Again, I try to spy the faint outline of a trail on either side of the ravine, and finding nothing like what the map says should be here, I begin to shiver. I can’t remember ever being quite so tired or dispirited. Quite so lost. I register a truth our ancestors surely knew: For all the majesty and inspiration the wilderness can provide, it couldn’t care less if it heartens or breaks us.

I reach for the satellite phone, but it only makes me feel more depressed. I am as close to crying as I’ve been in years. My brain is too cold, tired, and low on fuel to articulate why, but I sense using this phone will only lock me in a much worse place. I put it away and grab the map and compass instead, will my breathing to slow, tell myself that if I can’t think fast, there’s nothing wrong with thinking slowly.

Minutes later, I’ve made my decision. I head once more through the smothering plants, but slowly this time and with eyes sweeping side to side, the better to look without desperation. The process takes much longer than I’d like.

But I finally find the trail again.

This time, I have no illusions that salvation is imminent, nor, for that matter, permanent. Over the next hours, I lose my way two more times before coming upon the single hardest obstacle of the trek: a section of trail too steep to circumnavigate on either side, but blocked by dozens of ponderosas felled by a mud slide.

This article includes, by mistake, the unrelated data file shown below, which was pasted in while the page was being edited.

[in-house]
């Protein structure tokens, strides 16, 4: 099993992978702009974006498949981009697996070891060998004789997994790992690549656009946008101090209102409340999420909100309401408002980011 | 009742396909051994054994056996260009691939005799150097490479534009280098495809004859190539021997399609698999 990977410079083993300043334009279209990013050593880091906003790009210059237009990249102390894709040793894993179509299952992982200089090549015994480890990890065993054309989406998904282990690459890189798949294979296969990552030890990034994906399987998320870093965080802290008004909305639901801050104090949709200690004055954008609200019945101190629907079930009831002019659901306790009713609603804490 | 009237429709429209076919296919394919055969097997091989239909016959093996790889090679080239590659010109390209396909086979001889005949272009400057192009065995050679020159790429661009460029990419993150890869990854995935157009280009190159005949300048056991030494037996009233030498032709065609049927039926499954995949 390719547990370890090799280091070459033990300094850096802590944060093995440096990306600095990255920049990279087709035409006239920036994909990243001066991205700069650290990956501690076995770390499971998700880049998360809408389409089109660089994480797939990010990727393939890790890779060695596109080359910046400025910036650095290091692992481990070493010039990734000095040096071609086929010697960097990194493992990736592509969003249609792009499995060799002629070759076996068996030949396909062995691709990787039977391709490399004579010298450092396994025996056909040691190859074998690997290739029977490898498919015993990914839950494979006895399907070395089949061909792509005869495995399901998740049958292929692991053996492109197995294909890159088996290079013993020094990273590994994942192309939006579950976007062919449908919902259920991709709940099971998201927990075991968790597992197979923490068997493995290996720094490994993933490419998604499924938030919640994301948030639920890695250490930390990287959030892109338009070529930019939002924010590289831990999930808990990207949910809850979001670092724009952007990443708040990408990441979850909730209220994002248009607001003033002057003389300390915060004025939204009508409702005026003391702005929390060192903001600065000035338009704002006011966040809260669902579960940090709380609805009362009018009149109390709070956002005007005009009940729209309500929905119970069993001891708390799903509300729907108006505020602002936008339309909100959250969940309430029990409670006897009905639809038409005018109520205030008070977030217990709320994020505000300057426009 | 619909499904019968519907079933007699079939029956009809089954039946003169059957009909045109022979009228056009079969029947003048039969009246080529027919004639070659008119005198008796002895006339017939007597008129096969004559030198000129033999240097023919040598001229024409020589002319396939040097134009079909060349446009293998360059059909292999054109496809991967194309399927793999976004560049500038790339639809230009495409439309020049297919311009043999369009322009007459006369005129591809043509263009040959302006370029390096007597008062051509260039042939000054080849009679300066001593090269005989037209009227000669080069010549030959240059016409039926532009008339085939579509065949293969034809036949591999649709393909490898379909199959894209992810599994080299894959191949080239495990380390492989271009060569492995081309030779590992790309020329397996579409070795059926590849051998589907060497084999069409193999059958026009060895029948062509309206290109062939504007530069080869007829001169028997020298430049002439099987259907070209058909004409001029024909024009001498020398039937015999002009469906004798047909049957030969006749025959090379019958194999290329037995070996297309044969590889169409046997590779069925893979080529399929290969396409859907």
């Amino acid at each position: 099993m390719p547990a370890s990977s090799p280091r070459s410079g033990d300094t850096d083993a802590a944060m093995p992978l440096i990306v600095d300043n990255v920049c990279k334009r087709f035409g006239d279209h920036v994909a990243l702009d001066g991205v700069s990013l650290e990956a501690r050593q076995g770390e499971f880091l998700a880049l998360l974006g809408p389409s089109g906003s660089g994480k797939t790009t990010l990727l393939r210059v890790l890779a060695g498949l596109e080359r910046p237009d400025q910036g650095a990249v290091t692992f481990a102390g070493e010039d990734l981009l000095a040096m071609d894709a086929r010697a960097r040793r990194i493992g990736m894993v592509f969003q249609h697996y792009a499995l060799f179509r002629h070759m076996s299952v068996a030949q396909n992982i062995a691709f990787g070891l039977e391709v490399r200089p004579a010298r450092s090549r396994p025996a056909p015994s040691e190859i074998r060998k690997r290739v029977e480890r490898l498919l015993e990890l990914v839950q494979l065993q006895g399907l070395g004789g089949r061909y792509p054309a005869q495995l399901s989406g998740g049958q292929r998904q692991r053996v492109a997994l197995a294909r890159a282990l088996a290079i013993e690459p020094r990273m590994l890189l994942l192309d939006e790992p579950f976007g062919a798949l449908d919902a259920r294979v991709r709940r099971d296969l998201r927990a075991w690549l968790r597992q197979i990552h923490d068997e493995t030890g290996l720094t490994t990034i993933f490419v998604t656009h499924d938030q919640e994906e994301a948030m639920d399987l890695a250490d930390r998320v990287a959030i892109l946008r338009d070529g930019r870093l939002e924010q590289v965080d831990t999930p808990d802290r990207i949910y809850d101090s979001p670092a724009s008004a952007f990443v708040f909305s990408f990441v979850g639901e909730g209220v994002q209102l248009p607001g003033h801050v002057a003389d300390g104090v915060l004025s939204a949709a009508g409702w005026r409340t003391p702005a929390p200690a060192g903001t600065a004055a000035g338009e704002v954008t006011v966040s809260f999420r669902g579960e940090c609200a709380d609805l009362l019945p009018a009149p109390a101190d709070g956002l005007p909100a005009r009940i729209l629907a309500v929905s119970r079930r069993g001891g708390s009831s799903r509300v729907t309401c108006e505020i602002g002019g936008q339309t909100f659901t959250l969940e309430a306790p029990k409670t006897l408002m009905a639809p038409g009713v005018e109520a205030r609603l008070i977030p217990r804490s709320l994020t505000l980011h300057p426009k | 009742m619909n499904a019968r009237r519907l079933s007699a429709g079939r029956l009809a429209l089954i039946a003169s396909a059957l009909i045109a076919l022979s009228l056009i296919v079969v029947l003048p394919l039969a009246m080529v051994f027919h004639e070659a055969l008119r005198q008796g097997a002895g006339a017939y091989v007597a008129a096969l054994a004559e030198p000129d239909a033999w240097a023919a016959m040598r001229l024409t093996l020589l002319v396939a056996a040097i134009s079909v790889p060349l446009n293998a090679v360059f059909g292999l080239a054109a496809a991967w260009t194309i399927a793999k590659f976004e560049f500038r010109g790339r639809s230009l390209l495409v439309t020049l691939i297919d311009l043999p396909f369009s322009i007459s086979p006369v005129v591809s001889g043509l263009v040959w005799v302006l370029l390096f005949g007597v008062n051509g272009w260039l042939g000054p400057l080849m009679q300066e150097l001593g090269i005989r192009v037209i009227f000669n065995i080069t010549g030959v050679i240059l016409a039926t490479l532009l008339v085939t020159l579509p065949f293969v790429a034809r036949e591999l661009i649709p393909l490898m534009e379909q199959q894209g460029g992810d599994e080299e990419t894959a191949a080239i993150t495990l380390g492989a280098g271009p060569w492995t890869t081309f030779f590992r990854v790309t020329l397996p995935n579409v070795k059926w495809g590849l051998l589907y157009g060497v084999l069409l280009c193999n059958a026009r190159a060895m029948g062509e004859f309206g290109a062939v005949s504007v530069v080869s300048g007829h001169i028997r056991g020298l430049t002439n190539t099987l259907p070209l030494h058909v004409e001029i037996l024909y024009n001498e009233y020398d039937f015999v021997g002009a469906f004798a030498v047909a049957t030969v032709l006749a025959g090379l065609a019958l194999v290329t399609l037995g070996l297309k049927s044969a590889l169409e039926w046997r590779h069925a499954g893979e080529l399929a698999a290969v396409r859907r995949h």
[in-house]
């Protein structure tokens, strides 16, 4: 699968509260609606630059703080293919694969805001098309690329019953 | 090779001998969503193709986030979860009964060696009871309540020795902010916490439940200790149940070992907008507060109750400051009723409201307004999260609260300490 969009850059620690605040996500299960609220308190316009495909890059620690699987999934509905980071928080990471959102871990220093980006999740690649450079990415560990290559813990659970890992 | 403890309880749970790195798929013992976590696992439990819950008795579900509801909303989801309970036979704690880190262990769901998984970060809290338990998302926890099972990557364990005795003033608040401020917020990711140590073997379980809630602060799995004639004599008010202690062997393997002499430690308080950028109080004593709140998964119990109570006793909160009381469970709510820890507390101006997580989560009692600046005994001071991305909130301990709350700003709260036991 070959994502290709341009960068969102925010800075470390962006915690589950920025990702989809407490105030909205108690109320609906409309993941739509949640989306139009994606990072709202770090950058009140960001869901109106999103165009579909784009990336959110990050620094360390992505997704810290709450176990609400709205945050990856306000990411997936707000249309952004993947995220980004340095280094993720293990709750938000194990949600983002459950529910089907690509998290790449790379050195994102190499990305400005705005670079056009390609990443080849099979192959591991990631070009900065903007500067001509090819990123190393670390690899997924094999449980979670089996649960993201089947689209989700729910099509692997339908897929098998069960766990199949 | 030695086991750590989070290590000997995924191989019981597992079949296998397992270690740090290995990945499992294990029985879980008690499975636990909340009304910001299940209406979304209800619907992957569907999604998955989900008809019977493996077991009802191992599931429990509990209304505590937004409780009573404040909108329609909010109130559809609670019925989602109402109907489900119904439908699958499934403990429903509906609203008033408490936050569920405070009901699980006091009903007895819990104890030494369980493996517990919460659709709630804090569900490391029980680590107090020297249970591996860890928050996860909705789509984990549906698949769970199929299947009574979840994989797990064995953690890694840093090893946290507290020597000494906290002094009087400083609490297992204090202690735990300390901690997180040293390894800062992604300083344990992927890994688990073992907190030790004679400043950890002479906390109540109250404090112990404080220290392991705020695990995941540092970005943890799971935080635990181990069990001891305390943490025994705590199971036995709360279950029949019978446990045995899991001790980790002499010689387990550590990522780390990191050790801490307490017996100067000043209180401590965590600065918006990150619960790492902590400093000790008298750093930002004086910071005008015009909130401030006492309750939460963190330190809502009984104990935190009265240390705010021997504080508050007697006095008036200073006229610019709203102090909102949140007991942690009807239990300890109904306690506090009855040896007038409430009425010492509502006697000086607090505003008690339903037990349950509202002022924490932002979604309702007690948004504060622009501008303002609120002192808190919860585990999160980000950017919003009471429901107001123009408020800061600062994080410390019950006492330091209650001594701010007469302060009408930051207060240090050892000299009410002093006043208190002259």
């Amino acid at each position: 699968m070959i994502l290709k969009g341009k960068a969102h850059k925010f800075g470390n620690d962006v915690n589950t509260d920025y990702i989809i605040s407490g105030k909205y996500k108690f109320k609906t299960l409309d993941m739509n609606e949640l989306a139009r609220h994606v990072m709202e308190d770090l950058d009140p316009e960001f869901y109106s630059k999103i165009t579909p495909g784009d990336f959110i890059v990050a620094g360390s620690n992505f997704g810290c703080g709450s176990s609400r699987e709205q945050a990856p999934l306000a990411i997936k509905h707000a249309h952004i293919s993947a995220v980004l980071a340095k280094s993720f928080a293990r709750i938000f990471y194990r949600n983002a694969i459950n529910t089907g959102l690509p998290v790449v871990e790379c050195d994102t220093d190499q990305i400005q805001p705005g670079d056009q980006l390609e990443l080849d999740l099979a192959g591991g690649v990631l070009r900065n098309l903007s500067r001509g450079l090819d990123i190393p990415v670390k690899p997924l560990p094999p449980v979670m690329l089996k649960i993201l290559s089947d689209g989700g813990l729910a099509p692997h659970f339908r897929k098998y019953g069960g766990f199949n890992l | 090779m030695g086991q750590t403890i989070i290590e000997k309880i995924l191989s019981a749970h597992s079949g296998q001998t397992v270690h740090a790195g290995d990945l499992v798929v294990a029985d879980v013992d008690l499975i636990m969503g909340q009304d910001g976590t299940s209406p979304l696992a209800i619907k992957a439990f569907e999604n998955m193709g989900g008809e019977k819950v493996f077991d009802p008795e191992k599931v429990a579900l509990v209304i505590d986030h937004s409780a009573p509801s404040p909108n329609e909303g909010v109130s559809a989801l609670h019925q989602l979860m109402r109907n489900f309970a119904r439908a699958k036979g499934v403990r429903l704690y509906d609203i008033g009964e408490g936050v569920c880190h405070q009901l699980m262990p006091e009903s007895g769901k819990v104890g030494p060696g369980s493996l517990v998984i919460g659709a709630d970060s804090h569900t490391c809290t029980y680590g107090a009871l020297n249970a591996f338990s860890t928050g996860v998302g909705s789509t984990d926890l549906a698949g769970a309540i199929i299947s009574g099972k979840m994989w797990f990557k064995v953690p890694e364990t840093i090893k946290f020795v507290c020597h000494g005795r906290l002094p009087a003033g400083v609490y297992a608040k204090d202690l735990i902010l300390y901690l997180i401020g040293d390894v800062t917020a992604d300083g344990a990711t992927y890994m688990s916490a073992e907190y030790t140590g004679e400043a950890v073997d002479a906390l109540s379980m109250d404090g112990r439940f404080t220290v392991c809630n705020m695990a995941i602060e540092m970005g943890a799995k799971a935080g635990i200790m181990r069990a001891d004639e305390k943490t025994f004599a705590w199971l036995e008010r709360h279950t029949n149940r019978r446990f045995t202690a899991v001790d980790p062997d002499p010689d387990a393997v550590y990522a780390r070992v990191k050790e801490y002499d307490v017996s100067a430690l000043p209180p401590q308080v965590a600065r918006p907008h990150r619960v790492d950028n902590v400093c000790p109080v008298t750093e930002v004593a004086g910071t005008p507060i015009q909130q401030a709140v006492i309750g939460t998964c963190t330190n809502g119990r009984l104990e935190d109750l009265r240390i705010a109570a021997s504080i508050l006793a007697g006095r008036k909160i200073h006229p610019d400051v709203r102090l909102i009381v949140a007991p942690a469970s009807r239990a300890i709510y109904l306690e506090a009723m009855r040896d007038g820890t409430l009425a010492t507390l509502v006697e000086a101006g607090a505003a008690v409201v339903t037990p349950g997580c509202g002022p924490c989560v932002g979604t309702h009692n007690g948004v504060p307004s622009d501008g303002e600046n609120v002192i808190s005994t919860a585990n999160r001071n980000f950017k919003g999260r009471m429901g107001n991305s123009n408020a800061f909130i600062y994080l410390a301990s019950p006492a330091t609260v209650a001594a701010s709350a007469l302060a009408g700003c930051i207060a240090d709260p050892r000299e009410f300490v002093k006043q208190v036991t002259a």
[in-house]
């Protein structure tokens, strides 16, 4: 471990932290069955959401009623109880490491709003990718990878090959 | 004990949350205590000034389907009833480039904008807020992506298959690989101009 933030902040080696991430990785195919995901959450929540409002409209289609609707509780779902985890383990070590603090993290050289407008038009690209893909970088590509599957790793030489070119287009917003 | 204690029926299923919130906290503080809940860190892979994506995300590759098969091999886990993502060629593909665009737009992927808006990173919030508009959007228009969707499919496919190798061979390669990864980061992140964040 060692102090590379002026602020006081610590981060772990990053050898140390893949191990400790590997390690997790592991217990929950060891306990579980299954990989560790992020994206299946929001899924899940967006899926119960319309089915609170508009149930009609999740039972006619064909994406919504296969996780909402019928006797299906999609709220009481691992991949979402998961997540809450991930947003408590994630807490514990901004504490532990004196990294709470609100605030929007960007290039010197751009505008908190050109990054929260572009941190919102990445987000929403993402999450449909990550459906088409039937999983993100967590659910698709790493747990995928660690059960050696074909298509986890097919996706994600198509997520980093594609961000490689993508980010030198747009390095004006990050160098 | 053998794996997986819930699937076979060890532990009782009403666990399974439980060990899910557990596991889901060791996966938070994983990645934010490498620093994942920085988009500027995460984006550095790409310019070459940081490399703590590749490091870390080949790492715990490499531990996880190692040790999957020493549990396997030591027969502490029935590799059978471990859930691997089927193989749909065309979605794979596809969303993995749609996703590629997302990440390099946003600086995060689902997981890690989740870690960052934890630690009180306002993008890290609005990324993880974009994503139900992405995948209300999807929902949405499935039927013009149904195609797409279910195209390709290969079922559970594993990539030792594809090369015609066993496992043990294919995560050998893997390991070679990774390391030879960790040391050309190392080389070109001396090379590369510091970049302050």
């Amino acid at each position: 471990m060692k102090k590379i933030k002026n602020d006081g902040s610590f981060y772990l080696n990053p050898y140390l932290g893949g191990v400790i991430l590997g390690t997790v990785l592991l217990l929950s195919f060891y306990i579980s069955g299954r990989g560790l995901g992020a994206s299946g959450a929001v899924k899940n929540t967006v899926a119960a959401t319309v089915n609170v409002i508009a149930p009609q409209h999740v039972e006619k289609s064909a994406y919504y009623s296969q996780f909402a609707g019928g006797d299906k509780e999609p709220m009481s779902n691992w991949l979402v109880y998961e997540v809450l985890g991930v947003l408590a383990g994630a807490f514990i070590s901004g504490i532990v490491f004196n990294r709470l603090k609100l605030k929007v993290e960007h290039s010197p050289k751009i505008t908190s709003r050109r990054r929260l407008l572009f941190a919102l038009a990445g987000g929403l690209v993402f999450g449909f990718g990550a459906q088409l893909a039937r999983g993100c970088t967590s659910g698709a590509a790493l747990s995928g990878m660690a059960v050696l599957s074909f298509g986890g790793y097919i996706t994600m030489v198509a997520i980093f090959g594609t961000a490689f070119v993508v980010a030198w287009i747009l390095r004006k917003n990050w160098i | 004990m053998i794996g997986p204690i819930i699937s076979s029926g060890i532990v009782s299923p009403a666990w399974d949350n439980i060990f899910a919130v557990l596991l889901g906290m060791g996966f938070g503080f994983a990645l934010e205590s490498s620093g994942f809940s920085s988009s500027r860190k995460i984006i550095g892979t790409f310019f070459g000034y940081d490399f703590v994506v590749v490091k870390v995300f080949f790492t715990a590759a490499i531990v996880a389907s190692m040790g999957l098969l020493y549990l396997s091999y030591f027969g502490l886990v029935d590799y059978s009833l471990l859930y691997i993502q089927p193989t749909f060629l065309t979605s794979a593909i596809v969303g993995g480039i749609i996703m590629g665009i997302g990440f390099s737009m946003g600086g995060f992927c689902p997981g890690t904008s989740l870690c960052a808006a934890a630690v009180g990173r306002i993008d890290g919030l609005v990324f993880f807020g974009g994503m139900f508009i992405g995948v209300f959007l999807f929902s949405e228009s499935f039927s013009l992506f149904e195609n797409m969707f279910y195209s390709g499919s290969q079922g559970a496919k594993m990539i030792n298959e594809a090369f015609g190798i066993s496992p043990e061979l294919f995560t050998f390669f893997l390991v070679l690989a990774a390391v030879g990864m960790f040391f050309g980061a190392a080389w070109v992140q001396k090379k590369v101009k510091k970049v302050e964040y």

Not long after I’ve clambered across the pines, the trail spills onto a high meadow. I follow this to a paddock where a herd of 20 mules and horses turn in unison to look me over. Behind them is a modern hunting lodge, smoke rising from the chimney.

Orange light glows in the lodge’s windows, cutting through the gathering dusk. A hound dog starts to bay, and pretty soon a man comes outside and gestures a welcome. Never in my life have I been so relieved to see a complete stranger.

The sanctuary a wilderness can give us is inestimable, and even in my exhaustion I know I’ll be returning to a place like this one day soon. But when nature is at her pitiless worst, being lost is dreadful. It’s not just the panic and physical deprivation. Absent reliable bearings to reckon our place in the natural scheme, we lose our sense of belonging here at all. Is there anything worse for a backpacker who cherishes the freedom of wide-open wilderness? Getting lost, I’ve learned, is an excommunication, a fall from grace. Whatever measures it takes, I’m determined to never let it happen to me again.

For now, the scent of roasting meat floats in the smoke–a promise of nourishment, safety, and heat. Despite legs bowed from exhaustion and still twitching from cold, I can’t stop myself from dancing the last steps to deliverance.

Jim Thornton has jet-skied from Alaska to Siberia and swum with sharks in the Bahamas. Neither was as hard as being lost in the Frank, he reports.